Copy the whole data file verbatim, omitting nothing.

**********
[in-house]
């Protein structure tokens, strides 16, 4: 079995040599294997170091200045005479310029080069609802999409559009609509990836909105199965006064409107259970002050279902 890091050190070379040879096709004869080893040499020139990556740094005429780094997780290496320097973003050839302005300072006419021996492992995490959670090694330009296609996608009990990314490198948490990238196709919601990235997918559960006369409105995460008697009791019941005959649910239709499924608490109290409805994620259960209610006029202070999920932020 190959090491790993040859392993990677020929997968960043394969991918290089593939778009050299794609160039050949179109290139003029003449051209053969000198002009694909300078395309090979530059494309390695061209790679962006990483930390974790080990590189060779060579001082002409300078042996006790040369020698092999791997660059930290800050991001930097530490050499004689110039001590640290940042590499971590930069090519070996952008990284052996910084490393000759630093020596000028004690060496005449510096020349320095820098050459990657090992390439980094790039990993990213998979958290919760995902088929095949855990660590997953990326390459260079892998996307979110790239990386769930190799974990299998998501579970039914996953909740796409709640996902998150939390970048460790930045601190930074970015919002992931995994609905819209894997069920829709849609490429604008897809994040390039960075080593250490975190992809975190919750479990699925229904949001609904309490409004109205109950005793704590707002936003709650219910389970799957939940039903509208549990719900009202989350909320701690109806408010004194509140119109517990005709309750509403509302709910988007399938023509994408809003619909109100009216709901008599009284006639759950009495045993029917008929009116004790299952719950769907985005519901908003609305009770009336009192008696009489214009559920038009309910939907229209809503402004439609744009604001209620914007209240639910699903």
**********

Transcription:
[in-house]
């Protein structure tokens, strides 16, 4: 079995040599294997170091200045005479310029080069609802999409559009609509990836909105199965006064409107259970002050279902 890091050190070379040879096709004869080893040499020139990556740094005429780094997780290496320097973003050839302005300072006419021996492992995490959670090694330009296609996608009990990314490198948490990238196709919601990235997918559960006369409105995460008697009791019941005959649910239709499924608490109290409805994620259960209610006029202070999920932020 190959090491790993040859392993990677020929997968960043394969991918290089593939778009050299794609160039050949179109290139003029003449051209053969000198002009694909300078395309090979530059494309390695061209790679962006990483930390974790080990590189060779060579001082002409300078042996006790040369020698092999791997660059930290800050991001930097530490050499004689110039001590640290940042590499971590930069090519070996952008990284052996910084490393000759630093020596000028004690060496005449510096020349320095820098050459990657090992390439980094790039990993990213998979958290919760995902088929095949855990660590997953990326390459260079892998996307979110790239990386769930190799974990299998998501579970039914996953909740796409709640996902998150939390970048460790930045601190930074970015919002992931995994609905819209894997069920829709849609490429604008897809994040390039960075080593250490975190992809975190919750479990699925229904949001609904309490409004109205109950005793704590707002936003709650219910389970799957939940039903509208549990719900009202989350909320701690109806408010004194509140119109517990005709309750509403509302709910988007399938023509994408809003619909109100009216709901008599009284006639759950009495045993029917008929009116004790299952719950769907985005519901908003609305009770009336009192008696009489214009559920038009309910939907229209809503402004439609744009604001209620914007209240639910699903």